Orlando drove furiously, throwing up asphalt at top speed, while Silvia encouraged him, wedged between his kidneys and his vertebrae, sitting open like scissors on the back seat. They were a little queasy, but they went through the stampede with a euphoric calmness. They fled: Fugitives capable of any action. And this vital energy breathed the vertigo of a free fall into them. At last, it was they who were making things happen. Or at least they were refusing to let them happen indolently. So, at any moment, they couldn’t keep quiet, tripping over plans in unison that neither Orlando nor Silvia comprehended very well, as the 200 or 2,000 km/hr gusts of wind kidnapped their voices.
The motor reverberated like the remaining reality: Its remains of unreality. One thing they both understood that made them laugh a lot, the crazy laughter that escapes in a State ambulance: From now on he would always be Orlando Woolf (“A proud wolf in honor of Virginia,” he said), and she would always be Silvia de Nerval (“A volatile vision of Gerard’s V’s,” she said). Renaming themselves seemed to be the best clinical symptom of the eight, infinite acronyms of the word: l.i.b.e.r.t.a.d.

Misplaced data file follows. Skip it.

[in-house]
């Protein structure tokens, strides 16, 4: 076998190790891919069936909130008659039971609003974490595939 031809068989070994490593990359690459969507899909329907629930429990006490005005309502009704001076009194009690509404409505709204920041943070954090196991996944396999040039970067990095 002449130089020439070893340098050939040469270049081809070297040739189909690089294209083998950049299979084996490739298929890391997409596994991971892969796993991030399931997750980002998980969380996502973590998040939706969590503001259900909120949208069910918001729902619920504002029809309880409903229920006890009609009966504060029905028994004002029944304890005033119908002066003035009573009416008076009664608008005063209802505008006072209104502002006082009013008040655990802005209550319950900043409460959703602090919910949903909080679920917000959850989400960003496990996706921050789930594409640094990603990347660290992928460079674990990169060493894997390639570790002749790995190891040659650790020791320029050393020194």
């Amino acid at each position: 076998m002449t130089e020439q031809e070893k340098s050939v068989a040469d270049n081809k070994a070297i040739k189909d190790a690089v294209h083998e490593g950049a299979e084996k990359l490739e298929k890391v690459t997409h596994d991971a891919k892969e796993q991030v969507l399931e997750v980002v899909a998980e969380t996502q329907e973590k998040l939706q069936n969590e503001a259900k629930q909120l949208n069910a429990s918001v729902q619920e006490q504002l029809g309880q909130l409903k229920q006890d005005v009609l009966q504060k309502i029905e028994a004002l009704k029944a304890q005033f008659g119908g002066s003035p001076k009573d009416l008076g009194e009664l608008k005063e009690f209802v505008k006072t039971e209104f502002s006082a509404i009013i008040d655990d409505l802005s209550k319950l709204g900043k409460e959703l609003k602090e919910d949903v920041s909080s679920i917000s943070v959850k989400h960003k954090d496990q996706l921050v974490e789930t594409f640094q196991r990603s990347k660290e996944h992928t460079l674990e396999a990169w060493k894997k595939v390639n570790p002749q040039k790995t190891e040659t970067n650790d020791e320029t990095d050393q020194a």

And it was very strange. The landscape did not advance. Palms, carobs, kapoks, and flamboyants splashed with primary colors. Cows and horses, plows and tractors, old people of centuries and children of weeks, women and soldiers. The lines of the pavement homogenized the sketches of the journey. Everything was flying before their eyes, but the landscape didn’t seem to advance. Orlando Woolf and Silvia de Nerval revolved in a bubble of kinetic exception, in a freeze-frame of any local road-movie: A very strange inertia that, to them, seemed like a habitual ancestral miracle.